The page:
At this point, European etiquette suggests that Mr. Schultz should put Liberal Democrats Back to square one: Germany strikes a deal with it European Union Partner, that’s how it should be. Instead, he campaigned for the Liberals, knowing it would cause an uproar among his European allies (a quarrel that few seem to have noticed in Germany). Seeing Berlin’s hesitation, others also gained confidence. Italy, home to some dynamic carmakers, is now saying it too wants to review the law: it was agreed under centrist Mario Draghi but is now in power under the strong right Georgia Meloni .Poland, also run by populists, but less fond of European Union Green rules, like the rest of Central Europe, have been added. This group may not be satisfied with the modest commitment to e-fuels that satisfies Germany.
The main concern in Brussels is that Mr Schulz’s mismanagement of the coalition has led to a crucial derailment European Union Green measures.The committee is likely to come up with some face-saving assurances to help him reassure Liberal Democrats And still allow the law to pass. Its chairman, Ursula von der Leyen, is herself a former German minister and attended a federal cabinet meeting last weekend. But anything beyond superficial changes would require a massive reopening of the law and the completion of all these rounds of negotiation. Who knows what that might turn out to be.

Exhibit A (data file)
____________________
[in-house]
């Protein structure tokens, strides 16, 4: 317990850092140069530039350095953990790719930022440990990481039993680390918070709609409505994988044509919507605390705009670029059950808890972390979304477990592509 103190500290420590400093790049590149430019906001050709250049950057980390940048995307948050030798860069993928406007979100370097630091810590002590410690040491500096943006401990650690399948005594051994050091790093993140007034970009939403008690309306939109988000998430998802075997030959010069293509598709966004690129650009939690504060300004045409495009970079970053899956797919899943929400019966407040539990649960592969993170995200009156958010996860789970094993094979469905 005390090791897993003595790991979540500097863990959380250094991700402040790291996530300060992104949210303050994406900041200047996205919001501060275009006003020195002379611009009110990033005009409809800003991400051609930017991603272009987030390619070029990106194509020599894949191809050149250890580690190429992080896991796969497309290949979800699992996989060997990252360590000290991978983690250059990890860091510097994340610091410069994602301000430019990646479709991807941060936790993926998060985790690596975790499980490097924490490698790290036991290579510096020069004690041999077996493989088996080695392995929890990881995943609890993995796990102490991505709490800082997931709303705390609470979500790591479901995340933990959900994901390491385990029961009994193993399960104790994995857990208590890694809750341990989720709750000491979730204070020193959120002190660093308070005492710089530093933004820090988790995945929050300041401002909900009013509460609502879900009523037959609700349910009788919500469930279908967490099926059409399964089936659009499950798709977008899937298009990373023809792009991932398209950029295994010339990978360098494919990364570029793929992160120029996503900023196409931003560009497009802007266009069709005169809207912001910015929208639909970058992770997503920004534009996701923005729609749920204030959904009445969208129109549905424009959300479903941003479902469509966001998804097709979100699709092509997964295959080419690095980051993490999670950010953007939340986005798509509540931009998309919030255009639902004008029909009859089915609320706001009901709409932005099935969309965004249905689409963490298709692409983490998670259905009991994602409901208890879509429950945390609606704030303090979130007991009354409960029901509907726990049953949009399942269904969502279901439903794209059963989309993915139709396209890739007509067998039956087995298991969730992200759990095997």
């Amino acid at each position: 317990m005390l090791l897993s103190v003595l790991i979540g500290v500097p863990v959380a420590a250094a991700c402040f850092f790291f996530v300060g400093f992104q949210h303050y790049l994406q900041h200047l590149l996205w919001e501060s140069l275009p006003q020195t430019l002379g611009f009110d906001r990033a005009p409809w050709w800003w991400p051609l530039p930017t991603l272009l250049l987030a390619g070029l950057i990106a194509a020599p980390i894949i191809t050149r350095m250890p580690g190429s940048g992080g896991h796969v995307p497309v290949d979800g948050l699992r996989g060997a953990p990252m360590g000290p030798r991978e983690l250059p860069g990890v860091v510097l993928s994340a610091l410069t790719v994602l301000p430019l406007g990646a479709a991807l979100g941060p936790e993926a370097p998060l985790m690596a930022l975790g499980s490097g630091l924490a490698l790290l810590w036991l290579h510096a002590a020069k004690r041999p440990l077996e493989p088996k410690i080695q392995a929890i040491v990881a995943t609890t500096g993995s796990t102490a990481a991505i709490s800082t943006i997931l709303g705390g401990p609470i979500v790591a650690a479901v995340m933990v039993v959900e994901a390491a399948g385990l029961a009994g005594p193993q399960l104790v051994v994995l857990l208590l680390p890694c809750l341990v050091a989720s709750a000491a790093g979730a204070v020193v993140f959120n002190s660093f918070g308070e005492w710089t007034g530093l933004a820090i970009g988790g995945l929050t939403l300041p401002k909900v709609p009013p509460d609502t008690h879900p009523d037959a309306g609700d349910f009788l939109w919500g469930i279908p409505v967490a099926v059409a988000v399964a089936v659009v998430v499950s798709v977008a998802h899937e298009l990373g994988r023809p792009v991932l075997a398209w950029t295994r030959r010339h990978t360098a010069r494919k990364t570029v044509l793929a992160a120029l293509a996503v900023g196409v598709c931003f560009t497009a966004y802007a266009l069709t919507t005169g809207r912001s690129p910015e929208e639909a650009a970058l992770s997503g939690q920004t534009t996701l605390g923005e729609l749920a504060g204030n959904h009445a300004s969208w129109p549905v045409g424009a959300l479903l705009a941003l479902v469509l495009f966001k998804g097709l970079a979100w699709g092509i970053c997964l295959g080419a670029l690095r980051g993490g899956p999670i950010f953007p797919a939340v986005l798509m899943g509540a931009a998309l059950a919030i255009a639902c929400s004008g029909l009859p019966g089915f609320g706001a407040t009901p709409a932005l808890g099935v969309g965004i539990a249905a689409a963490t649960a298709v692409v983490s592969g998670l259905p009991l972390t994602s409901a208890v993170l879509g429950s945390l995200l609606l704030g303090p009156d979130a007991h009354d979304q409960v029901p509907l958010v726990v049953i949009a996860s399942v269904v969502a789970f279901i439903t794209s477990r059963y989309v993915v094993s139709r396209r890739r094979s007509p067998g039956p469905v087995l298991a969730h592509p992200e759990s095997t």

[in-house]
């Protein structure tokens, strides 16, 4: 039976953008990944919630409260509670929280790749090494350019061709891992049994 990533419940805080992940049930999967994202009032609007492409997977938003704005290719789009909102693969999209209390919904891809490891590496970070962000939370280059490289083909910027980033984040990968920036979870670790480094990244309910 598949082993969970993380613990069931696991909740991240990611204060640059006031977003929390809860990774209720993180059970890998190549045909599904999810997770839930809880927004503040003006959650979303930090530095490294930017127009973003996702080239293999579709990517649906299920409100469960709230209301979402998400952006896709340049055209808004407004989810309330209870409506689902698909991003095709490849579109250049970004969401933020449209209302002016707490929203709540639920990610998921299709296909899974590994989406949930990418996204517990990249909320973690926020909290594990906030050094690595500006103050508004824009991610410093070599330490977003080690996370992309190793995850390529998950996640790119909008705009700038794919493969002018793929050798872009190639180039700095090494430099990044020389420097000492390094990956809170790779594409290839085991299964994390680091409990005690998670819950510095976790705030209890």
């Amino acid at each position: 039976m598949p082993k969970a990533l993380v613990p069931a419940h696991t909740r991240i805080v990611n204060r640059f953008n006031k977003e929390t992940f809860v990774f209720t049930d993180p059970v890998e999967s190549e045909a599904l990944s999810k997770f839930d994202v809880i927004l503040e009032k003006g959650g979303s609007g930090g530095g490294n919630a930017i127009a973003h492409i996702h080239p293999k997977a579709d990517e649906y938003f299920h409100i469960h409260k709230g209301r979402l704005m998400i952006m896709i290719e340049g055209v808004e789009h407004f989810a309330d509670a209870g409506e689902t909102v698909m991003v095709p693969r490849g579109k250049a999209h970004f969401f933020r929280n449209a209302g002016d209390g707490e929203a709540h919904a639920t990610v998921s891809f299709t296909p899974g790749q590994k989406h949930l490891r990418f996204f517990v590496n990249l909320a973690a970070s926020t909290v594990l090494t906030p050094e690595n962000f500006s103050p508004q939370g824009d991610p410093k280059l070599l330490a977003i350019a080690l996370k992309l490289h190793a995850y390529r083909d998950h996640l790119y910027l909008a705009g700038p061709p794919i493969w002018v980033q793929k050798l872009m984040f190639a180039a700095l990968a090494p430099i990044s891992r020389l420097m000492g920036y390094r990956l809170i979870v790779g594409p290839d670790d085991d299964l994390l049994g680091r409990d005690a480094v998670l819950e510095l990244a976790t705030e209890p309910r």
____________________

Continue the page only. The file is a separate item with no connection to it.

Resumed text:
This is not the first time Mr Schulz has put Germany and coalition management above European interests. A 200 billion euro ($211 billion) energy insurance plan in October to insulate German companies and households from the war in Ukraine has received a poor response from other countries European Union The country cannot match such generosity. Central Europeans are angry at Berlin’s delays in arming Ukraine.Mr Schulz’s tendency to focus on domestic affairs has resulted in a Franco-German alliance that was once a reliable engine European Unionsputtering.
Ukraine war sparks what Mr Schultz says Zeitenwende In Germany, the zeitgeist had changed.this European UnionWhen it comes to defense, the largest nation will no longer be a wallflower, and maybe even further. Far from criticizing Berlin, its neighbors welcomed the new assertive commitment. Now less.The result has not been a vibrant new Germany European Union, but a spat that lets the native squabble move to the continental sphere. Many other European leaders have tricky alliances to contend with.everything is important European Union To legislate for domestic political interests.
complain about german and European Union Nothing new. For most of her 16 years in power, Angela Merkel has been criticized for the way she delays making decisions until the last minute. If anything, those days are now fondly remembered: because when Mrs Merkel agreed to something, no matter how belatedly, at least she stuck with it. ■
Read more from our European politics columnist Charlemagne:
After seven years of Brexit negotiations, Europe is the clear winner (March 2)
Why Vladimir Putin will never stand trial in The Hague (February 23)
What’s Behind France’s Deadly Obsession With Russia (February 16)